U.S. Congresswoman Ann Wagner is staying in Washington, D.C.
After an election season derailed by COVID-19, Wagner edged out Democratic state Sen. Jill Schupp to remain the representative of Missouri’s 2nd congressional district. With all precincts reporting early Wednesday, Wagner garnered nearly 52 percent of the vote compared to Schupp’s 45 percent.
With about nearly all precincts reporting early Wednesday morning, Wagner had garnered about 51 percent of the vote compared to Schupp’s 47 percent, according to the Secretary of State’s Office.
“I am grateful to have once again earned the support of Missouri’s 2nd District,” Wagner said in a statement to The Missouri Times. “A 7 point victory is a clear mandate, and I look forward to continuing to work for my constituents in Congress as we work on important issues like addressing the coronavirus pandemic, helping our economy continue to recover, and ensuring affordable and accessible healthcare, especially coverage of those with preexisting conditions.”
Schupp said while it was not the outcome she had worked toward, “voters made their choice.”
“These are painful, divided times for our state and our nation. The partisan bickering and name calling must come to an end,” Schupp said. “It is incumbent upon our leaders to reach across the aisle and work for the people who have elected to represent them.”
“This race might be over, but what our campaign stood for will endure. Being your nominee has been the greatest honor of my life and my commitment to protecting people with pre-existing conditions, making our communities safer from gun violence, and creating an economy that works for all of us remains steadfast,” she said.
Wagner has represented the district since 2013. She’s a former chair of the Missouri GOP and ambassador to Luxembourg for four years. She’s the vice ranking member on the House Financial Services and House Foreign Affairs committees.
Wagner has prioritized aiding victims of sexual assault. She led the fight to reauthorize the Debbie Smith Act, a federal program that provides resources and grants to state and local agencies to tackle rape kits.
She beat Democratic challenger Cort VanOstran by about 51 percent of the vote in 2018 and prevailed over Bill Otto by an even greater margin in 2016. Then, Trump carried the 2nd congressional district by about 10 points.
But the district, encompassing the St. Louis suburbs, is tracking more blue.
A Democrat, Schupp served in the state Senate since 2014 representing SD 24 in St. Louis County. She served in the House for five years and on the Ladue School Board before that. She’s a former elementary school teacher in both California and Missouri.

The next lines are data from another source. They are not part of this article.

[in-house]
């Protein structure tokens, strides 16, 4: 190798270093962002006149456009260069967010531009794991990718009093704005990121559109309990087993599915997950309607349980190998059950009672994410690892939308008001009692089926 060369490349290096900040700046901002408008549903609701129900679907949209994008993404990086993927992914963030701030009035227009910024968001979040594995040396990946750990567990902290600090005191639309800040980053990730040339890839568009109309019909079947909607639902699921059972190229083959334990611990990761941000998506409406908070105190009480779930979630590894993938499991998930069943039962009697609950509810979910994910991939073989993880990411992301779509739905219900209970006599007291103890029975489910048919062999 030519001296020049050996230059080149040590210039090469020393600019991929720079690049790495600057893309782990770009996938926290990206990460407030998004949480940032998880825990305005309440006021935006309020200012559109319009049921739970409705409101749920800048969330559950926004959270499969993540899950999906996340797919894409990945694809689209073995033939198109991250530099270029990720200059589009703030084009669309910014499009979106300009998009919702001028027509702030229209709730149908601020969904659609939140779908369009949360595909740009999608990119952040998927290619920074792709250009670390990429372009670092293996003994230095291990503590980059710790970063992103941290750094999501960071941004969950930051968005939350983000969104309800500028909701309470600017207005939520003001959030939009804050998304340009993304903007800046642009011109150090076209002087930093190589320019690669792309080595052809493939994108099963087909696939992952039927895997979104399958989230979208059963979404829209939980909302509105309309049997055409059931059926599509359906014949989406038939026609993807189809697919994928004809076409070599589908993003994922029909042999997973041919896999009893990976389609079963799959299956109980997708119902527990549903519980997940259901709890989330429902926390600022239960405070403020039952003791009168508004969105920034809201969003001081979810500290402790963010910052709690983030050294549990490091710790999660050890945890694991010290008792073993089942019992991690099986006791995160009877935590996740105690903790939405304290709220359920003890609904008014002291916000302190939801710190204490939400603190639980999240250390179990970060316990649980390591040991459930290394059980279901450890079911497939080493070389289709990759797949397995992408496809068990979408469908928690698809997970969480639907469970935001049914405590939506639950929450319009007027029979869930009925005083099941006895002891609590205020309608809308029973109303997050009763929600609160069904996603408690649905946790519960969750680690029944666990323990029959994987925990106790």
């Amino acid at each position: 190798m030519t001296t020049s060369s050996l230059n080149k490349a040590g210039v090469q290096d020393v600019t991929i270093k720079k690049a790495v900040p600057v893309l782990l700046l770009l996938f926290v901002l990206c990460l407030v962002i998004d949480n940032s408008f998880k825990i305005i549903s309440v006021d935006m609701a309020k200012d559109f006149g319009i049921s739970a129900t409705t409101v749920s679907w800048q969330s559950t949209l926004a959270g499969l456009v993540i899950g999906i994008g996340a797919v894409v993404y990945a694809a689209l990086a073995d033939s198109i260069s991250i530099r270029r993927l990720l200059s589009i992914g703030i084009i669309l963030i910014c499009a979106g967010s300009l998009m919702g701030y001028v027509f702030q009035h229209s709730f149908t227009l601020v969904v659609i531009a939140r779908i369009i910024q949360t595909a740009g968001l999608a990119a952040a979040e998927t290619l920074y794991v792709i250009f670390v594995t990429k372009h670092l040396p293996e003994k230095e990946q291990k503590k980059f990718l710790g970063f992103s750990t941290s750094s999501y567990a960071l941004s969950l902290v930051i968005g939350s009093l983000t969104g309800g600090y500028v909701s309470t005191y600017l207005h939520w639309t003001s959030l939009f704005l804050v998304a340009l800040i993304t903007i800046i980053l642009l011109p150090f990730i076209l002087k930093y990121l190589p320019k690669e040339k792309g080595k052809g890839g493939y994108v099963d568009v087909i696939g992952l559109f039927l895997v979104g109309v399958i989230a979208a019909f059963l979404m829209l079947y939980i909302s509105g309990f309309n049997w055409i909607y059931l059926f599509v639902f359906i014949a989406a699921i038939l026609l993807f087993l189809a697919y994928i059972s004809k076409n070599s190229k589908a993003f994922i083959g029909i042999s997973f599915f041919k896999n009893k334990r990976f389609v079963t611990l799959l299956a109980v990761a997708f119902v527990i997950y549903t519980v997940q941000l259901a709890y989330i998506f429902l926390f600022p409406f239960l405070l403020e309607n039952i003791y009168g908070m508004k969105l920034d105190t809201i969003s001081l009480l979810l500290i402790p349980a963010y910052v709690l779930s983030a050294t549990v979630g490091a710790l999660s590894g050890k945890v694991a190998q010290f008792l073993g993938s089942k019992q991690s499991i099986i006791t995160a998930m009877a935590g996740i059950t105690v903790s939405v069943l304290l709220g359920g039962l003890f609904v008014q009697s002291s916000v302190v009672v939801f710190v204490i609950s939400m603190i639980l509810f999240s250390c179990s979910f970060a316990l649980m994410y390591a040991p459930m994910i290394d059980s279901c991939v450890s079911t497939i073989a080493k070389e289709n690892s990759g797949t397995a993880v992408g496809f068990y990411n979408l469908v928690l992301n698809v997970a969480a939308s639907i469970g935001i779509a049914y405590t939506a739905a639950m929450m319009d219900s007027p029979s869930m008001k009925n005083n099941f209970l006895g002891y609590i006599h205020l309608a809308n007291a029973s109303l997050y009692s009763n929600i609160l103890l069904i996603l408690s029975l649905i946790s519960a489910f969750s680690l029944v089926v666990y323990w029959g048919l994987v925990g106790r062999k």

Schupp championed legislation to aid sexual assault suriviors during her final year in the Senate. Her bill, expanding access to rape kits in hospitals through a telehealth system, was signed into law earlier this year.
She’s also pushed for legislation helping women who suffer from postpartum depression and suicide prevention. She’s worked on stronger gun control efforts, fought for abortion rights, and supportered veterans’ causes. She’s the founder of the nonprofit Missouri Veterans History Project.
Schupp earned support and attention from national Democrats in her campaign and was tapped as part of the Democratic Congressional Campaign Committee’s (DCCC) “Red to Blue” program. Schupp was backed by former President Barack Obama and Democratic presidential nominee Joe Biden as well.
During the campaign, both candidates traded jabs over a debate schedule — ultimately unable to come to a compromise. Wagner raised about $4.8 million and spent nearly $4.6 million. Schupp raked in about $4.1 million and spent nearly $3.7 million. But about $17 million overall was projected to be spent in the district.
Kaitlyn Schallhorn was the editor in chief of The Missouri Times from 2020-2022. She joined the newspaper in early 2019 after working as a reporter for Fox News in New York City.
Throughout her career, Kaitlyn has covered political campaigns across the U.S., including the 2016 presidential election, and humanitarian aid efforts in Africa and the Middle East.
She is a native of Missouri who studied journalism at Winthrop University in South Carolina. She is also an alumna of the National Journalism Center in Washington, D.C.
Contact Kaitlyn at email@example.com.